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Concept Of Metamemory

In recent decades the concept of metamemory has been the topic of considerable attention in a variety of neighboring domains of psychological research and practice. The range of both the substantive interests and the theoretical perspectives of the researchers is notable, for they span numerous "disciplines" of the psychological sciences. Five such disciplines are briefly noted here. First, cognitive psychologists have examined metacognition as bridging and reflecting such processes as self-monitoring, decision making, learning and memory, motivation, plans and strategies, and cognitive development (see Metcalfe and Shimamura). Second, neuropsychologists have examined metacognition as it bridges cognitive psychology, neuroscience, and clinical neuropsychology. For example, researchers may be concerned with metacognitive impairment (e.g., anosognosia, or unawareness or denial of memory problems or disease) that has occurred as a function of brain injury, dementia, or normal aging-related neurological changes (e.g., Prigatano and Schacter).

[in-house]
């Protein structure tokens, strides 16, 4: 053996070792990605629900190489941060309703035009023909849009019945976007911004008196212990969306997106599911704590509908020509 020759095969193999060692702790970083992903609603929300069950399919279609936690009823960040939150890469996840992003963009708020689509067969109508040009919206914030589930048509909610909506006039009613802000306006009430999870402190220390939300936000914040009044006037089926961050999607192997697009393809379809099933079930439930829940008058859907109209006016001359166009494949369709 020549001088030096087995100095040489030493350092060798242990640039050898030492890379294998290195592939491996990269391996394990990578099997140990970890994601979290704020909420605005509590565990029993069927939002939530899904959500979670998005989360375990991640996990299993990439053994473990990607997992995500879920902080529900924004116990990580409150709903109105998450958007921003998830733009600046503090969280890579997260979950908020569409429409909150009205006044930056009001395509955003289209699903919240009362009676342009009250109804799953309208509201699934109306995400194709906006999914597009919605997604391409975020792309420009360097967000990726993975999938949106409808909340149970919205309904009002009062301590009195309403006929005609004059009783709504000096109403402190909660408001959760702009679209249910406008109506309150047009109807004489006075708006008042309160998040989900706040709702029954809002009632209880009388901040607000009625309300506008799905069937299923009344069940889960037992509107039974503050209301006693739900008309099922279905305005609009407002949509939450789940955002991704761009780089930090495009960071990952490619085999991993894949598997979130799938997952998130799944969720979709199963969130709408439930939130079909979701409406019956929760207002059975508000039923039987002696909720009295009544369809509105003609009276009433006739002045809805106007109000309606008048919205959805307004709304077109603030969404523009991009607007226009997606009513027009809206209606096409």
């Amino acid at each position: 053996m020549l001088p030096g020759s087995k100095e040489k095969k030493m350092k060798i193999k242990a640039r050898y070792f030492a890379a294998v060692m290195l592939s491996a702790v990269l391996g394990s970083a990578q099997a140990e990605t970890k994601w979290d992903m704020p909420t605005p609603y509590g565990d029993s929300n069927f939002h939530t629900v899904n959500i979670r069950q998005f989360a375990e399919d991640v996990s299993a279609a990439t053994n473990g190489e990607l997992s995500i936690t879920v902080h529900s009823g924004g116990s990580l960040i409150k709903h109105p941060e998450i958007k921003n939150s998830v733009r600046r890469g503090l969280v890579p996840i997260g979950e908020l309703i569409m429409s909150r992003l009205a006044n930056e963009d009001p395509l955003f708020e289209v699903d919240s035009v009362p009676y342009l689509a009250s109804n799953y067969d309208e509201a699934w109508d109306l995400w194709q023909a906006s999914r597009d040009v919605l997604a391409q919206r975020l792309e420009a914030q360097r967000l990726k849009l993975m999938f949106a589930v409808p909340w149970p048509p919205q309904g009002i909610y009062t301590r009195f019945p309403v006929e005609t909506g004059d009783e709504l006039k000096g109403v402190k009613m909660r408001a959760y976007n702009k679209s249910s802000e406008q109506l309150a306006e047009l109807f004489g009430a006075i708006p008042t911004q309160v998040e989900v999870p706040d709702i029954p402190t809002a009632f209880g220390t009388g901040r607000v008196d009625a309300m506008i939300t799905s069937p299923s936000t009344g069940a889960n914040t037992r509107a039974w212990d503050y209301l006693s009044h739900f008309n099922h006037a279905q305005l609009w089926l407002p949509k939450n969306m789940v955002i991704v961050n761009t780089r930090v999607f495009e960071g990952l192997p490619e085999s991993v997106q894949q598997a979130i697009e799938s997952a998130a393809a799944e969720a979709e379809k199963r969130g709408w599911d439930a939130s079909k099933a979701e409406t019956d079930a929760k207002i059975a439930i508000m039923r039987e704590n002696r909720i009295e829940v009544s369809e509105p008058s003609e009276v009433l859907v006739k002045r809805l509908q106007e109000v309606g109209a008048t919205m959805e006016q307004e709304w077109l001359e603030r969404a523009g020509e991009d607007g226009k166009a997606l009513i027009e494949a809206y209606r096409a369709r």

Third, some social and personality psychologists have contributed the perspective that metamemory operates in conjunction with, rather than in isolation from, personality and social cognitive processes. For example, researchers may examine the effects of self-concept, self-regulation, self-efficacy, and sense of mastery or control on cognitive performance in children and also in adults (e.g., Cavanaugh). Fourth, child developmental and educational psychologists have examined metamemory as it relates to the growth or improvement of basic cognitive skills in children (e.g., Kuhn). An important pedagogical concern is when and how children learn and apply strategies that improve their learning performance in school and other settings. Fifth, life span developmental psychologists have examined metamemory development in adulthood. The focus has been on multidimensional views of metamemory, how metamemory per se develops in adulthood, and whether metamemory failures may be related to some aging-related declines in memory performance (Dixon; Hertzog and Hultsch).

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